Motorola 38-0 Car Radio

Motorola Car Radio

 Radio Restoration   September 12, 2021

Motorola 38-0 Car Radio

Motorola 38-0

The Motorola 38-0 is a car radio from 1941 (see 1948 Servicing The Modern Car Radio from Murray Hill Books). The radio was in the 1941 Oldsmobile. The Repair Diary for this radio can be found in Antique Radio Forums here. Additional pictures from this restoration can be found here. The radio is showcased at Radio Museum here


An extremely rare radio as there was very little written online about this radio prior to this acquisition.




The Motorola 38-0 Motorola Inc. ex Galvin Mfg.Co radio is a 6 tube Superheterodyne with RF-stage; ZF/IF 262 kHz; 7 AM circuits Tuned circuits

Wave bands Broadcast only (MW).

Valves / Tubes 6SD7GT 6SA7GT 6SK7GT 6SQ7GT 6U6GT 6X5GT

Requires 6v DC input. The loudspeaker is an Electro Magnetic Dynamic LS (moving-coil with field excitation coil) 6 inch; Vibrator for +B. Rider's Perpetual, Volume 12 ca. 1941 and before


The 1941 Oldsmobile that the Motorola 38-0 radio was originally found in.

How the Motorola 38-0 Radio looked inside that 1941 Oldsmobile dashboard


Motorola Logo History

A bit of Motorola History as related to this radio. The diagram below shows the evolution of the Motorola brand through the years  


The 38-0 radio in this post has the lighting bolt logo on the back of the metal case (pic below). But on the dial face it has the logo from 1946. That would imply that this radio could not be earlier than the 1946 logo and should not have been in a 1941 Olds as the schematic indicates. But further study shows that Olds had a radio with a tuner on top of the speaker in 1946 and later. So maybe not in Olds or maybe the logo dating is inaccurate.


As found Radio and first Disassembly

When originally purchased this radio did not have its original speaker and was destined to become a guitar amp. But it turned out that this radio was extremely rare and very few examples of it existed. So it was decided to see if an original speaker (or close) could be found and then to decide to restore or repurpose.


Unfortunately the original speaker was even more rare than the radio. But as luck (or fate) would have it. An exact replacement speaker was found online and purchased, It turns out this decision was to lead to a detailed restoration with many individual parts to be fabricated or repaired.




This radio adjusts the pushbutton settings manually. Never ran into this before, But figured it out as follows:

1) pull the pushbutton all the way out

2) move the dial knob to where you want it

3) insert screwdriver into push button hole and loosen the screw inside (this allows a cam to move)

4) push the screwdriver in until it stops, tighten the screw (to lock the cam against the tuning bar)

5) replace the pushbutton

very simple and ingenious mechanism.

Just need to carry a screwdriver in your car...


As with all DC car radios a low voltage DC must be stepped up to HV. To accomplish this the DC must be converted to AC through the vibrator which is then run through the HV power transformer to get about 400vac on the secondary. This is then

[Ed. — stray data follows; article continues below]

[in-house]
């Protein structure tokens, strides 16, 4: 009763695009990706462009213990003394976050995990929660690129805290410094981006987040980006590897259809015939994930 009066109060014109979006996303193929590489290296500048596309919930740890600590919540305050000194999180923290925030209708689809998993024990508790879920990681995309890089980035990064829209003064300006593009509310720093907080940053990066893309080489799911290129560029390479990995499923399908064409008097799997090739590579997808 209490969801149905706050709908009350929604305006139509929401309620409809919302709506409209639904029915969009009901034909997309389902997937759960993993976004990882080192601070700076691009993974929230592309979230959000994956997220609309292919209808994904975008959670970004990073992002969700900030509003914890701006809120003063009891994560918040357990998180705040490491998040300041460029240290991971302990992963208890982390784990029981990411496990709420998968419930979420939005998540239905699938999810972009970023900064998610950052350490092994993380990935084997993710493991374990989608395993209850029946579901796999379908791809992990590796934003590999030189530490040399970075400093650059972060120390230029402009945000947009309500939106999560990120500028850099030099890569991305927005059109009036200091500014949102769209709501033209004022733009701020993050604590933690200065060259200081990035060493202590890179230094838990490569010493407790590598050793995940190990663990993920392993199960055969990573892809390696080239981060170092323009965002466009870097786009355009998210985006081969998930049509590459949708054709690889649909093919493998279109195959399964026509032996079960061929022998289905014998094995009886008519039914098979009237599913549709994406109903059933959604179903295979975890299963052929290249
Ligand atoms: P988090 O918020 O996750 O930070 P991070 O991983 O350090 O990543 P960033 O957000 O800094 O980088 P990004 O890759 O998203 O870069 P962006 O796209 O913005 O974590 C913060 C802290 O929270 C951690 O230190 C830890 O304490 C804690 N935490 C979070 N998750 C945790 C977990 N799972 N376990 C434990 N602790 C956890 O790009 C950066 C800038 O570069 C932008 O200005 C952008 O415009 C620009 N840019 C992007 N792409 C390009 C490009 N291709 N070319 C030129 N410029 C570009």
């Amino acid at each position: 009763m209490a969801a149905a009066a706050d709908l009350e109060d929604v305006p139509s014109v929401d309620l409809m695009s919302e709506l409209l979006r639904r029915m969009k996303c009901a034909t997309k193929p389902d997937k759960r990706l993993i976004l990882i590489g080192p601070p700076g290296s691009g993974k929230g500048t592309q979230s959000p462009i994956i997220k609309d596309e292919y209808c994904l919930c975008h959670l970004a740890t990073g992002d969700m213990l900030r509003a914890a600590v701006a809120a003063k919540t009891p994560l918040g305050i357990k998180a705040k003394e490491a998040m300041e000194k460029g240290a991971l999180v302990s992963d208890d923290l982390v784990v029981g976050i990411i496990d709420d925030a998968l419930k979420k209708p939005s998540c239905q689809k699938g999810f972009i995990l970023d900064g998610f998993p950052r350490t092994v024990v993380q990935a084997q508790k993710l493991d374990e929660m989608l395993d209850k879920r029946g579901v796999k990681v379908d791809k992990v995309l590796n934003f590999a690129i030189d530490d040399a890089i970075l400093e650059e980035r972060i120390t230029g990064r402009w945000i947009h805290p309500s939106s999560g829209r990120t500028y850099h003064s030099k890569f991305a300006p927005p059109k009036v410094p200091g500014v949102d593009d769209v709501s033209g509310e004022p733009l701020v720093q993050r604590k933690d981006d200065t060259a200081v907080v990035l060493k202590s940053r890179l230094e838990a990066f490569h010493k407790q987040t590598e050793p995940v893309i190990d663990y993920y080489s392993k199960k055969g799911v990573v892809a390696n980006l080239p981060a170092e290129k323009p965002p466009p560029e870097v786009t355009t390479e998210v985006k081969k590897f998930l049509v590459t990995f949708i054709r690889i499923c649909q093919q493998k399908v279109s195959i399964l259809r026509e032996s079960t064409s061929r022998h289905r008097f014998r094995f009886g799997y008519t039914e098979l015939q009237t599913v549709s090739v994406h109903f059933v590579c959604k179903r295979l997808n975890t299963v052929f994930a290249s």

The radio needed significant component replacement and repair. All the original capacitors were replaced with modern equivalents. The big challenge was to combine the filter caps into a unit that could be installed without removing the original can. The filter unit was installed next to the rectifier in the top of the photo shown below.













Tube Repair

The tubes were old and some needed to have their bases reglued with high temperature epoxy. THis process worked perfectly and all the tubes function well under load.





Speaker Repair

This radio came to the shop without a speaker and was originally going to be repurposed as a guitar amplifier. But as it was studied, it turned out the radio was extremely rare and so a search for an original speaker was conducted. Was like finding “hens teeth'' as it was very rare. As luck would have it, an exact speaker was found on ebay and repaired to fit the radio. The speaker needed to have one side cut to fit the opening profile of the cabinet. Also the cracks in the cone needed to be repaired with “Tacky” Glue. Now it plays good as new and it is fully original. This is shown below.






In addition, the speaker paper cone was moisturized in a sealed container with a bowl of wet sponges. The sponges were kept separate and are just for introducing moisture back into the fragile speaker paper.



Repair the Dial Logo Platen

The dial face platen was badly warped and needed to be straightened.  This was accomplished by soaking the platen in hot water to soften it, then clamping it between wood blocks while it dried. Result was a perfectly straight dial face. The attachment points of the platen were broken and needed to be fabricated from an equivalent material and then glued in place. The result is a flat platen that displays very well.










Repair the Volume Pot

The volume pot had a cracked fiber plate, and while this probably would still function, it was decided to glue and clamp it flat. This was accomplished with  a small landscape pipe “cawl” that fit over the long shaft and the connectors. The assembly was clamped in a bench vice. The result was a flat fiber plate that fit in the cabinet very well.






Repair the IF Transformer

The IF transformer needed to have its caps replaced and as well as repair of a cracked ceramic that often affects performance. To access the IF transformer it was necessary to open the copper can that housed the IF transformer. To repair the ceramic glue was applied and clamped in place






Usual component that included a capacitor and a resistor in the same package.



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